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  • br We did not identify a difference in survival based

    2022-08-18


    We did not identify a difference in survival based on CDX2 immunohistochemical Diphenylterazine status as has been reported previously [6]. Other groups have also reported variable find-ings in terms of CDX2 expression and outcome in colon can-cer [12-15]. The reason for the discordant results is not clear. To exclude an antibody factor, we repeated immunohisto-chemistry with the same antibody used in another study [6] in a subset of our cases (Fig. 4). We found a similar number of CDX2-negative cases in our cohort (11% versus 9%) to the previous study [6]. The rate of CDX2 loss in CRC has been variably reported in the literature from 4% to 29% [6,19,39-41]. The negative effect of CDX2 loss has been suggested to be limited to a specific subgroup of colon cancers with a mes-enchymal gene expression signature [15]. One possible
    explanation for the divergent results may be a larger number of cases with this mesenchymal gene signature in some patient cohorts.
    Our study was powered to detect a difference based on the outcome reported in the previous 2016 study [6]. A very recent Diphenylterazine study has addressed this question using a large cohort of pa-tients with 1157 stage II colon cancer cases and has found a statistically significant but less dramatic effect on outcome with a hazard ratio of 1.54 [42]. Using this effect size, our study would be underpowered to detect a difference in out-come based on CDX2 status in stage II colon cancer. How-ever, in our cohort, Muc2 loss was associated with significantly reduced cancer-specific survival with a hazard ra-tio of 3.32. This suggests that other markers alone or in combi-nation with CDX2 may better predict early-stage colon cancer with a poor prognosis that may benefit from additional therapy.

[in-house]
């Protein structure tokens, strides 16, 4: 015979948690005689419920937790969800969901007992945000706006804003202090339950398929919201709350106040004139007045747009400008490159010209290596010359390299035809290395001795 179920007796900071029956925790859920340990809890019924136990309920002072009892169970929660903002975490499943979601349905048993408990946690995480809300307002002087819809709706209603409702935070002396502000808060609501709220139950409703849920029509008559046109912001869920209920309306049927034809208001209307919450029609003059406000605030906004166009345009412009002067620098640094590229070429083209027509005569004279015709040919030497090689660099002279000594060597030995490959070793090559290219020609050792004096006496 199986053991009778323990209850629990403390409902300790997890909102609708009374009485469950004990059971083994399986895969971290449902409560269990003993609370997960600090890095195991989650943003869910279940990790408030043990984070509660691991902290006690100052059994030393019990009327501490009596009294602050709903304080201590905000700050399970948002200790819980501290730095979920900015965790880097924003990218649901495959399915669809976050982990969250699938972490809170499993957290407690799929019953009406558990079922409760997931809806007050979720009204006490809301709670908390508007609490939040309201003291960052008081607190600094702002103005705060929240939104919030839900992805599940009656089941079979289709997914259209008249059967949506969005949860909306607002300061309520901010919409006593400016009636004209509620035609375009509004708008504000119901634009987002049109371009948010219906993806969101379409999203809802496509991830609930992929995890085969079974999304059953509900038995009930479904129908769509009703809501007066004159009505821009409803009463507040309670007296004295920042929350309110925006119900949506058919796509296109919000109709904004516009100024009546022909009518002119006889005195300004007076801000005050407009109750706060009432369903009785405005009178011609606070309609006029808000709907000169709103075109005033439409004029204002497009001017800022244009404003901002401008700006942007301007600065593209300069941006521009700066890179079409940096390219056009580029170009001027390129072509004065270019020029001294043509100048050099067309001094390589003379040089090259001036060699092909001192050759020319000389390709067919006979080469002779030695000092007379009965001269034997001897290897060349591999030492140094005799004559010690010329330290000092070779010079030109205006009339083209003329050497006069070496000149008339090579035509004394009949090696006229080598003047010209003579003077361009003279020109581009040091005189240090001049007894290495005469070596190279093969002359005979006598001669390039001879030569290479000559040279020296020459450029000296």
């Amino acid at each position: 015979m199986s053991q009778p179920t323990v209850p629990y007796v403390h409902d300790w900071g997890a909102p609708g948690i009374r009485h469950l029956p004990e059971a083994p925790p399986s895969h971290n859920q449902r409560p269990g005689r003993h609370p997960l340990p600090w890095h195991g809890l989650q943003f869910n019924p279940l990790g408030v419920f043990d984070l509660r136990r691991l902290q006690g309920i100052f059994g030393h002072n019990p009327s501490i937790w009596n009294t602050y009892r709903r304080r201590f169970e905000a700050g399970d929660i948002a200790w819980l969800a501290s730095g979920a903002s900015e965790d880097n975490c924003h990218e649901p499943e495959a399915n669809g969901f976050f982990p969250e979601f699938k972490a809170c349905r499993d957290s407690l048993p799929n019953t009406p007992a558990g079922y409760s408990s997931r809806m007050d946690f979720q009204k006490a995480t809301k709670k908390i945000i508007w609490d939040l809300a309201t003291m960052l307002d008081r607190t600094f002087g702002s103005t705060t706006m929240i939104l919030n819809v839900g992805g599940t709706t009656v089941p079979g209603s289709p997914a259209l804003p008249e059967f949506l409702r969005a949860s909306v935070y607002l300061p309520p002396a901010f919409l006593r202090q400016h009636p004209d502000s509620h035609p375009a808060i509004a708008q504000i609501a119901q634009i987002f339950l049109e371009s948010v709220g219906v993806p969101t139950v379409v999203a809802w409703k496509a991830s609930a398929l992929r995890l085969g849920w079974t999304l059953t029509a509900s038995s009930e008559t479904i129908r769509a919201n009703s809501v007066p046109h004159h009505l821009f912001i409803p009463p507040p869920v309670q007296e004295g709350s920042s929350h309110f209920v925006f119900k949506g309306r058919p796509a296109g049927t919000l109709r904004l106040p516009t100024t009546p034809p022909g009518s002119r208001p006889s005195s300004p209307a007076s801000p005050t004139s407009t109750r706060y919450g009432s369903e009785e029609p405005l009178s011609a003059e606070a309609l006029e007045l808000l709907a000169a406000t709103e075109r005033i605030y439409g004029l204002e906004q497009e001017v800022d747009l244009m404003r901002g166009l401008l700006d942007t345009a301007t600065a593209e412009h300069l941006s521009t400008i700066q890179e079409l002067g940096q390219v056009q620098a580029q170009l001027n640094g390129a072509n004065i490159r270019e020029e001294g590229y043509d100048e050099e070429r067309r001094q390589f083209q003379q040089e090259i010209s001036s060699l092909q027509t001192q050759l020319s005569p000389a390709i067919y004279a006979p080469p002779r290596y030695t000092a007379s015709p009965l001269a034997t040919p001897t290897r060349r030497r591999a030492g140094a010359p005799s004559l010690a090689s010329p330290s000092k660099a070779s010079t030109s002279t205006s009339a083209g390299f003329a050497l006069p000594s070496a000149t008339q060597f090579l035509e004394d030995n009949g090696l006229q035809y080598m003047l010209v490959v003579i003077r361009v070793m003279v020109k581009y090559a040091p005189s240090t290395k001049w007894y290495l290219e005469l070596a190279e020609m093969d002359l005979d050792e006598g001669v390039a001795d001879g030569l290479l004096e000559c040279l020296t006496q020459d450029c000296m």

Predictive or prognostic biomarkers that test for expression of a gene that is regulated at the level of transcriptional control can be challenging, as they can often result in patchy variable expression detected on immunohistochemistry and do not al-low for testing for genetic changes in equivocal cases. To ad-dress this challenge, we studied a panel of 6 immunohistochemistry markers involved in colonic differenti-ation. We found that CDX2 status in isolation may have lim-ited utility in routine practice to assess for risk in colon cancer. However, Muc2 was identified as a potential marker for prognostication in CRC in our cohort and in gene expres-sion data obtained from the TCGA; the combination of both CDX2 and Muc2 gene expression status was able to identify patients with a worse overall survival and increased rate of dis-ease recurrence from the TCGA database.
    A reproducible but small effect of CDX2 status has been identified in stage II colon cancer patients [6,15,42]; however, our work suggests that Muc2 may be a more effective means of prognostication. Instead of focusing on the expression of one marker by immunohistochemistry, it may be more accu-rate and reproducible to assess gene expression signatures to identify cases of CRC with a more undifferentiated phenotype as reported initially [5]. As next-generation sequencing and RNA-based testing become more prevalent in routine surgical pathology, there may be opportunities to capitalize on this technology to design further trials revising and better defining our prognostic and predictive tools in CRC.
    References
    [3] Benson AB, Schrag D, Somerfield MR, et al. American Society of Clin-ical Oncology recommendations on adjuvant chemotherapy for stage II 
    [5] Merlos-Suárez A, Barriga FM, Jung P, et al. The intestinal stem cell sig-
    CDX2 and Muc2 in stage II colon cancer 79
    [24] Minoo P, Zlobec I, Peterson M, Terracciano L, Lugli A. Characteriza-tion of rectal, proximal and distal colon cancers based on clinico- pathological, molecular and protein profiles. Int J Oncol 2010;37: 707-18.
    [25] Okoń K, Zazula M, Rudzki Z, Papla B, Osuch C, Stachura J. CDX-2 ex-pression is reduced in colorectal carcinomas with solid growth pattern and proximal location, but is largely independent of MSI status. Pol J Pathol 2004;55:9-14.